Educational institutions have gradually been integrating digital learning capabilities over the past decade but the pandemic accelerated this process. To illustrate, in 2018, an estimated 35% of college students reported taking at least one online class. At the same time, K-12 teachers incorporated computers into their lessons. While this move seemed inevitable as society and commerce moved online, security and privacy concerns remain a hurdle for innovators within EdTech and the schools that utilized their products.
2020: A Record Year for Student Data Breaches
Student data privacy concerns became a central focus at the onset of the pandemic. When quarantine measures dominoed across the country, nearly 93% of people in households with school-age children reported their children engaged in some form of online learning from home. Teachers utilized conference platforms, digital curriculum and virtual messaging platforms to replicate the classroom setting. At the same time, cybercriminals used the opportunity to increase their attacks by exploiting remote learning vulnerabilities, with 2020 serving as a record-breaking year in U.S. school hacks. And in the event of a cybersecurity breach, schools’ cyber capabilities aren’t the only things under a microscope – the technology used, its processes and the school’s leadership are under scrutiny, too.
Are you ready for a potential cybersecurity crisis?
EdTech crisis communication situations require more special attention than a traditional crisis plan. Key points in a crisis comms plan remain, such as 1) determining the level of severity, 2) identifying key stakeholders within the company, 3) internal and external workflows, and 4) weighing out the pros and cons of proactive vs. reactive communications. However, cybersecurity planning within a school environment requires marketing and PR teams need to customize their response protocols for the school environment, like:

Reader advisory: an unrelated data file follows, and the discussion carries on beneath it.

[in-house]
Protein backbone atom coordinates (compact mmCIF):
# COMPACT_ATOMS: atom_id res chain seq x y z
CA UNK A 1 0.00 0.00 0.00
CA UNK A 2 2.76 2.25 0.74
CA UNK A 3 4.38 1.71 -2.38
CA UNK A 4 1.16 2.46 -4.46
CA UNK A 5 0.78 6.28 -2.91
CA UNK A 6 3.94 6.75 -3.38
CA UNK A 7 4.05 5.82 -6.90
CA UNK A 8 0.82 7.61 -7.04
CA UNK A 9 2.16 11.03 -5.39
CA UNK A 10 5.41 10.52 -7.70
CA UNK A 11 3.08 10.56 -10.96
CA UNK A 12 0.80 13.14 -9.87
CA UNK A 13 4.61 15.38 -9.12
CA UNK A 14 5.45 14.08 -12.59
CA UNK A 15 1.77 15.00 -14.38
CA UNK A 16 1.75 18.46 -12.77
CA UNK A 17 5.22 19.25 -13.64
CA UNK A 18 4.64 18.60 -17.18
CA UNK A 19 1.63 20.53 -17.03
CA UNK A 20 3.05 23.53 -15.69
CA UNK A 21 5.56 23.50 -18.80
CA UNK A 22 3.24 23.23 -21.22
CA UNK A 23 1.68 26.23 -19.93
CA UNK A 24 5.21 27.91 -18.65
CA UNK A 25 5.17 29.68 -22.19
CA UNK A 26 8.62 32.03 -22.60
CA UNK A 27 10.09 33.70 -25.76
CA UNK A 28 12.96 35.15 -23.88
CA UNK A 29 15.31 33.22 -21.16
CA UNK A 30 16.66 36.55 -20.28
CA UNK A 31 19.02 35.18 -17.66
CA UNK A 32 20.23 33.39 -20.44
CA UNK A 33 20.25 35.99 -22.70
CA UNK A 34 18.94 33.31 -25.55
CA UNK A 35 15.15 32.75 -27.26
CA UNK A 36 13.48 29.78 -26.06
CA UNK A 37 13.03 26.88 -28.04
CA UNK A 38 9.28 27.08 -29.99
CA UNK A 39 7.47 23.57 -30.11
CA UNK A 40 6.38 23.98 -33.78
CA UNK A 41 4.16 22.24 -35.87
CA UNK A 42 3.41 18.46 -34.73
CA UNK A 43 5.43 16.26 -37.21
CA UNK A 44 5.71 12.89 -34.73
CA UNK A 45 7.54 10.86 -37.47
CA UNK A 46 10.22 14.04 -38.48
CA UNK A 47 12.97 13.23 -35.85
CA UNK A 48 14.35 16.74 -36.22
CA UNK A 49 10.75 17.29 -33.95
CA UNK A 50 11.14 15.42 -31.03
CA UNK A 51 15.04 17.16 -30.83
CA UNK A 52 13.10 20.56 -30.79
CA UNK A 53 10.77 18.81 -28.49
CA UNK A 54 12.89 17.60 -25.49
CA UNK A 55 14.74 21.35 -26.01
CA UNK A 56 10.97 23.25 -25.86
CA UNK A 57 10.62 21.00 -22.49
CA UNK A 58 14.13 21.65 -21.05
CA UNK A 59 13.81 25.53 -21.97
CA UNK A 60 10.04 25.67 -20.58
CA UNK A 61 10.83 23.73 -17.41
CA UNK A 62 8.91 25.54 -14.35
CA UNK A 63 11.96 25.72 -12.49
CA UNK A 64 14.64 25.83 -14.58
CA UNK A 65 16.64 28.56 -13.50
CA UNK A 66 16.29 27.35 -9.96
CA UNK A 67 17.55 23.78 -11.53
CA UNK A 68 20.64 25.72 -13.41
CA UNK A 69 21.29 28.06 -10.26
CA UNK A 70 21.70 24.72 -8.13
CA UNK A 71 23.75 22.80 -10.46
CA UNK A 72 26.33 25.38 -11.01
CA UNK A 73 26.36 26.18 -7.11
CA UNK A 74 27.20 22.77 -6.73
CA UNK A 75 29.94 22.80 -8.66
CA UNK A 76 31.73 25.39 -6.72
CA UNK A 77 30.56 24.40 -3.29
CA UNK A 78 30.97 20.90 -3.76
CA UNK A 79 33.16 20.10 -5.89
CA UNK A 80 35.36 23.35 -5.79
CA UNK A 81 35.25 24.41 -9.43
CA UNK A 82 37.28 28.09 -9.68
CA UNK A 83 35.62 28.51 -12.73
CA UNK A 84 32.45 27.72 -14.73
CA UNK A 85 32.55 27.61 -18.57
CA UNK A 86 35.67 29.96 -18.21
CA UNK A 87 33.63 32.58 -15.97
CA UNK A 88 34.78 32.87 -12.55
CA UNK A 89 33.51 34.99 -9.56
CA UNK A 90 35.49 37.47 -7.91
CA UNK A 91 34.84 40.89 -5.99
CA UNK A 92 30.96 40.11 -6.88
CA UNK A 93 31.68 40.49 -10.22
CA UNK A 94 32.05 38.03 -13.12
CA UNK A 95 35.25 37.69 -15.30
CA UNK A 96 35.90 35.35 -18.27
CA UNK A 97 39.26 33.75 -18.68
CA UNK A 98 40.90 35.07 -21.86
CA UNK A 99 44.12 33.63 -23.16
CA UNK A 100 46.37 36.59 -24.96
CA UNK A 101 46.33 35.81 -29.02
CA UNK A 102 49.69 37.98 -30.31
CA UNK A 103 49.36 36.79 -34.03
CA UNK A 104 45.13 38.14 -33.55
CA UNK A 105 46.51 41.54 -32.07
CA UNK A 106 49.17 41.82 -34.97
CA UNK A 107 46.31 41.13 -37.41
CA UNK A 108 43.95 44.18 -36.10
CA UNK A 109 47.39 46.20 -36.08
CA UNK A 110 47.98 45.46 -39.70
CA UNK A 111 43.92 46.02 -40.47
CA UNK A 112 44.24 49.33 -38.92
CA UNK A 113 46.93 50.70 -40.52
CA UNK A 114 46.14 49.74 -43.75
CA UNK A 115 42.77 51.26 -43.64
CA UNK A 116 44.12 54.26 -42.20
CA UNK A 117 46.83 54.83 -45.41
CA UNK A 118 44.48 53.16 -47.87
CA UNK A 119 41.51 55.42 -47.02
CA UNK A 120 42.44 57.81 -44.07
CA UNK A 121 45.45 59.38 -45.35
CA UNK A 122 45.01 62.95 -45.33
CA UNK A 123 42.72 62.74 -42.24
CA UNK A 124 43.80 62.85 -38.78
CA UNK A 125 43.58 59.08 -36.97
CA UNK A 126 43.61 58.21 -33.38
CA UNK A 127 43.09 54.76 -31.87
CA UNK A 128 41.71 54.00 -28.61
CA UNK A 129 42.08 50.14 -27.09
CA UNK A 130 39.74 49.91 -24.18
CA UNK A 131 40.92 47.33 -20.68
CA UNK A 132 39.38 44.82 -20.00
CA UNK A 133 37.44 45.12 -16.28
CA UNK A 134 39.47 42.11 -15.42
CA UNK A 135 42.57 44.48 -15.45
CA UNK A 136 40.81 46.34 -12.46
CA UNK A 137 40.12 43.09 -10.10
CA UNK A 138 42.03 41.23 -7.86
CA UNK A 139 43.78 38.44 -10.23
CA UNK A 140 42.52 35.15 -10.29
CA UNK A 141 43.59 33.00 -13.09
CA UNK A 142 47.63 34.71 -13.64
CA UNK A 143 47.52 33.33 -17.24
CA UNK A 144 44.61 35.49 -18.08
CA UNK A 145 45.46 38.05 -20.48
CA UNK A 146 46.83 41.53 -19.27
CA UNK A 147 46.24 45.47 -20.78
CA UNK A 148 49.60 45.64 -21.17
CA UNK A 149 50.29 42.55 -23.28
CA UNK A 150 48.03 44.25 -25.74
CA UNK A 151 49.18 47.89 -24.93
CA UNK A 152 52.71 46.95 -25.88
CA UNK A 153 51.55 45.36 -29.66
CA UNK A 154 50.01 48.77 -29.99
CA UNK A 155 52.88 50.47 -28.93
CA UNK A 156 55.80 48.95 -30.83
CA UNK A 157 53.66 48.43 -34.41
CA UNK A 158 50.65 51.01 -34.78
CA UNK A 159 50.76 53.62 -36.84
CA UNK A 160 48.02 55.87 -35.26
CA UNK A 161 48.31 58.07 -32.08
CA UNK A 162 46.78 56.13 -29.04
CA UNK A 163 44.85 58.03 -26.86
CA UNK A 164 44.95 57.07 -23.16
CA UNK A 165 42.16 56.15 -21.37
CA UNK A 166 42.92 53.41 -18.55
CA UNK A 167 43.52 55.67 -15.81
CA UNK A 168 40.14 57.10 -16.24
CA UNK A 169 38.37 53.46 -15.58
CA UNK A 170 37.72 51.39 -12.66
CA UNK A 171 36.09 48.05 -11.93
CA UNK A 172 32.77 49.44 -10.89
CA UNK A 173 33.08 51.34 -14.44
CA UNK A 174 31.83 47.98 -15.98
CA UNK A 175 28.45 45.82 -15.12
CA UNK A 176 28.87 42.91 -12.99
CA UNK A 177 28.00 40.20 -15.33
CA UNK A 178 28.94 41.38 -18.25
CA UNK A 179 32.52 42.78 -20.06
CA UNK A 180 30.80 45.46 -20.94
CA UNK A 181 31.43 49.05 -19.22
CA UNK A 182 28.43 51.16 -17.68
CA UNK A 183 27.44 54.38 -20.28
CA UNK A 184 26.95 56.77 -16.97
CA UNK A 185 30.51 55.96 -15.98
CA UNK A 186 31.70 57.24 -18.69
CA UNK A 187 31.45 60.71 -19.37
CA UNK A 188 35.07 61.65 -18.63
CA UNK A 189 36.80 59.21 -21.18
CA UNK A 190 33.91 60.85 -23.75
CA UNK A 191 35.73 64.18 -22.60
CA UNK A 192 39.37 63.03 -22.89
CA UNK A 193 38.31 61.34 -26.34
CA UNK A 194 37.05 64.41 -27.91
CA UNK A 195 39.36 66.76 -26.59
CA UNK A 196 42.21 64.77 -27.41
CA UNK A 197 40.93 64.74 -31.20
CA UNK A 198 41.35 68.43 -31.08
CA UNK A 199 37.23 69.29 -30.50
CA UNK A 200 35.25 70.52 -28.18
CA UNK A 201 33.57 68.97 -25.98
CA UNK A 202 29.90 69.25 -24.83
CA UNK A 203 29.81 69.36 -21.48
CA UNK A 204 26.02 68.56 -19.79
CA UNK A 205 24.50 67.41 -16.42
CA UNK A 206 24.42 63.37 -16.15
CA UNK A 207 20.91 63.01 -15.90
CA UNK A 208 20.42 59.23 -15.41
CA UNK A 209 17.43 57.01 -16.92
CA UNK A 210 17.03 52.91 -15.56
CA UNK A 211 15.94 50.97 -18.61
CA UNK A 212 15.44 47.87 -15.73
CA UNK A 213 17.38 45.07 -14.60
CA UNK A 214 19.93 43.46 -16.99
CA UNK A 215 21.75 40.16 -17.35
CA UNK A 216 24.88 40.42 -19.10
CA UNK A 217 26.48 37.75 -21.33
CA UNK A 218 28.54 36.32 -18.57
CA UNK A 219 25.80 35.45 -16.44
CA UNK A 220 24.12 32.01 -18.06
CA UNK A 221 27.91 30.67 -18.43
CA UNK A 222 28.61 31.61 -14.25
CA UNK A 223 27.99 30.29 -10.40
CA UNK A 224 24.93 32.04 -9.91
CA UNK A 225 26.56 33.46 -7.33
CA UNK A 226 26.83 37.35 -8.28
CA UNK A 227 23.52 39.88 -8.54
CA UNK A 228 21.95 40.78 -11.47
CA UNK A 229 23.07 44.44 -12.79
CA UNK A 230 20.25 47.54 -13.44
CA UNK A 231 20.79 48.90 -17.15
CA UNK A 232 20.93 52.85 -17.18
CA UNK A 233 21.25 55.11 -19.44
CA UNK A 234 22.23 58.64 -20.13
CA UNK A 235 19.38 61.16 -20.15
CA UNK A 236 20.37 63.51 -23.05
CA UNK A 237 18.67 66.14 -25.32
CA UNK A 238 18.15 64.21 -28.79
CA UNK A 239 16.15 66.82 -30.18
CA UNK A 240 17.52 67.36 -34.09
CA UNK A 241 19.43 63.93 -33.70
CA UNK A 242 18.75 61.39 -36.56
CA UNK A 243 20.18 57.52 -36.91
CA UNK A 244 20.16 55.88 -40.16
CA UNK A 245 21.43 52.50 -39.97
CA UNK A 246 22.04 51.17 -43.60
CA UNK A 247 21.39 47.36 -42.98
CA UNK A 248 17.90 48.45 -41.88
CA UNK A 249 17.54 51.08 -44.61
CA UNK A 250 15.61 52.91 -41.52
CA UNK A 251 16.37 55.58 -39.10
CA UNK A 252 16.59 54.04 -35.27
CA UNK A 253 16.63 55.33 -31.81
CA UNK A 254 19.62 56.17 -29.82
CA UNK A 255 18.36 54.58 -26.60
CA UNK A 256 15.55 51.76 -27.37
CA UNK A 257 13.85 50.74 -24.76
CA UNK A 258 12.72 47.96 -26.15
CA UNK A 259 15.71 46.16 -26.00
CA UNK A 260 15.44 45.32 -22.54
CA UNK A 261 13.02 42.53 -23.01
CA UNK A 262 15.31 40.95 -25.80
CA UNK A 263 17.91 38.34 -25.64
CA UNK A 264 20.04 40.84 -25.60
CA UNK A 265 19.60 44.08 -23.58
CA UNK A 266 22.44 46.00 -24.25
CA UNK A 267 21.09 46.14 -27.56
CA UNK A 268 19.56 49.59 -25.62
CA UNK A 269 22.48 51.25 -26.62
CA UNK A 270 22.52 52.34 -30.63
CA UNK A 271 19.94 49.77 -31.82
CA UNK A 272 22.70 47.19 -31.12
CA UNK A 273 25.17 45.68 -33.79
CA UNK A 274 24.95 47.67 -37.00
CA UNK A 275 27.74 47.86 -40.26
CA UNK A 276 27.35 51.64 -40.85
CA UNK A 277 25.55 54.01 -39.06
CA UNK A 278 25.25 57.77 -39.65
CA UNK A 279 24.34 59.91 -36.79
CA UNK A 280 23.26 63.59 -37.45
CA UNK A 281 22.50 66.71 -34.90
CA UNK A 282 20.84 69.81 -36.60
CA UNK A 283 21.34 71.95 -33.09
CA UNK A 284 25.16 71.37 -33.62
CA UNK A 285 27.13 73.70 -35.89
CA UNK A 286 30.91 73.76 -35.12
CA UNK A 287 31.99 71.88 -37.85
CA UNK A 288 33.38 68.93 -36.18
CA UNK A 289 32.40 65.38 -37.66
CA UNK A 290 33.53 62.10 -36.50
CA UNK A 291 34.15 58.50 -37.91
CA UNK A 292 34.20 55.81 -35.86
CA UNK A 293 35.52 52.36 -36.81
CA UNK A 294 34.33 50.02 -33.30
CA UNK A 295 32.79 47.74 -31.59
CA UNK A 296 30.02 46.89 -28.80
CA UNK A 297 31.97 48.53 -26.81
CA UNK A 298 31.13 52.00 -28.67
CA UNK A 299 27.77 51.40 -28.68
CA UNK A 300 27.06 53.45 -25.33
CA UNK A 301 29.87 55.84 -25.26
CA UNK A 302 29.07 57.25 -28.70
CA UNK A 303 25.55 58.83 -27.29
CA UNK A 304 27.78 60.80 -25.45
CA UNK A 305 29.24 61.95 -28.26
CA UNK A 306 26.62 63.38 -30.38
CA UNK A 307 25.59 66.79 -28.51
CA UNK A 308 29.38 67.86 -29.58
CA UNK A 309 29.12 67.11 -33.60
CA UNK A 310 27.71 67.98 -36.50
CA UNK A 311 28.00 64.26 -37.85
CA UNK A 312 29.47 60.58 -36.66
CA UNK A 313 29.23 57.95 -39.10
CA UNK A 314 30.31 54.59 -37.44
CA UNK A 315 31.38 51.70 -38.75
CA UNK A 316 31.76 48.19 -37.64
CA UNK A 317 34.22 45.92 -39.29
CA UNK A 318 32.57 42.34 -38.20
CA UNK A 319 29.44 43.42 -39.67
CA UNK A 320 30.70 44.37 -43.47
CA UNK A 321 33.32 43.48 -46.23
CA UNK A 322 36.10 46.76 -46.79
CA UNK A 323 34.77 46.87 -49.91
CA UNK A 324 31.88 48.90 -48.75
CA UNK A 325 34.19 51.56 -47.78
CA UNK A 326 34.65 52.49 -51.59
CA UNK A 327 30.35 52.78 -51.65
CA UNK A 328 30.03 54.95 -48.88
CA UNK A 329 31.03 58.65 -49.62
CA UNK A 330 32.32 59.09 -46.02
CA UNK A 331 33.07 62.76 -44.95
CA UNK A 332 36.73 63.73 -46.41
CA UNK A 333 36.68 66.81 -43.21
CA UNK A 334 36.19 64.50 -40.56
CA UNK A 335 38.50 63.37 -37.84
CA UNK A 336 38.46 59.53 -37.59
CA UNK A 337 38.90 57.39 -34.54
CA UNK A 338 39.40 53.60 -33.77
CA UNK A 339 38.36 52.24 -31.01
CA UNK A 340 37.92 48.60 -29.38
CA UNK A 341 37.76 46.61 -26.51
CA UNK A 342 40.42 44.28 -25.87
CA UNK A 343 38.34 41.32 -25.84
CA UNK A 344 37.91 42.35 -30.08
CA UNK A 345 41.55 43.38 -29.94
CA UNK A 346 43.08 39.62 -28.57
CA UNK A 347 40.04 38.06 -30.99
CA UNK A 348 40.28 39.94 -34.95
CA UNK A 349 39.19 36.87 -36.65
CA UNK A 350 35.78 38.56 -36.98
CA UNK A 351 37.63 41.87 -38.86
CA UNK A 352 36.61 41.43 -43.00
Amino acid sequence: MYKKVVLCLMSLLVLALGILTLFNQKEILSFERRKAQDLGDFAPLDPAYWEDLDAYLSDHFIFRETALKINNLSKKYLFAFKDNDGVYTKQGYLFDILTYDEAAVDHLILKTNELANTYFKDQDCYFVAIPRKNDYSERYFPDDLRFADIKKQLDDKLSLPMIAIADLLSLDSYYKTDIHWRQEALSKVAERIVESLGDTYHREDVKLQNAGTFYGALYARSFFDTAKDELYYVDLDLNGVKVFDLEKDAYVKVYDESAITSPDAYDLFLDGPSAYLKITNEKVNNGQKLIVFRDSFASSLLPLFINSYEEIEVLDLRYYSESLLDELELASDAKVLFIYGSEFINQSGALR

- Creating a response team: Create a team in advance of a student data breach or any other type of cybersecurity incident. This team should include your security, legal, marketing and PR teams. In addition to identifying the people that will be looped in as soon as a cybersecurity incident occurs, you’ll need to map out the chain of command and include it in a centralized communication plan.
- Looping in risk and security teams with an incident response plan: Whether the breach occurred from a student utilizing unauthorized technology connected to a school network or from EdTech tools becoming infected with malware – providing access to a treasure trove of sensitive student or district information – when an incident occurs, employees and students need to know who to report it to first. An incident response plan should also include preparation, remediation, and recovery steps that guide the team from start to finish.
- Providing examples of attack scenarios with appropriate responses: The severity of breaches can differ in the education system. There are clear differences between an online learning platform exposing students’ personally identifiable information and intruders breaching an online videoconference room. While both situations are cyberattacks, it’s beneficial to create multiple scenarios to help guide your response to different stakeholders so you know when and how to respond.
- Retaining an EdTech marketing and EdTech PR agency to act on a crisis quickly: You aren’t alone in the event of a crisis. With a team of EdTech and Cybersecurity experts well-versed in crisis communications, we’re available to help.
Protect your company in advance of a breach. Contact Alloy today to learn about our crisis capabilities from initial planning to implementation.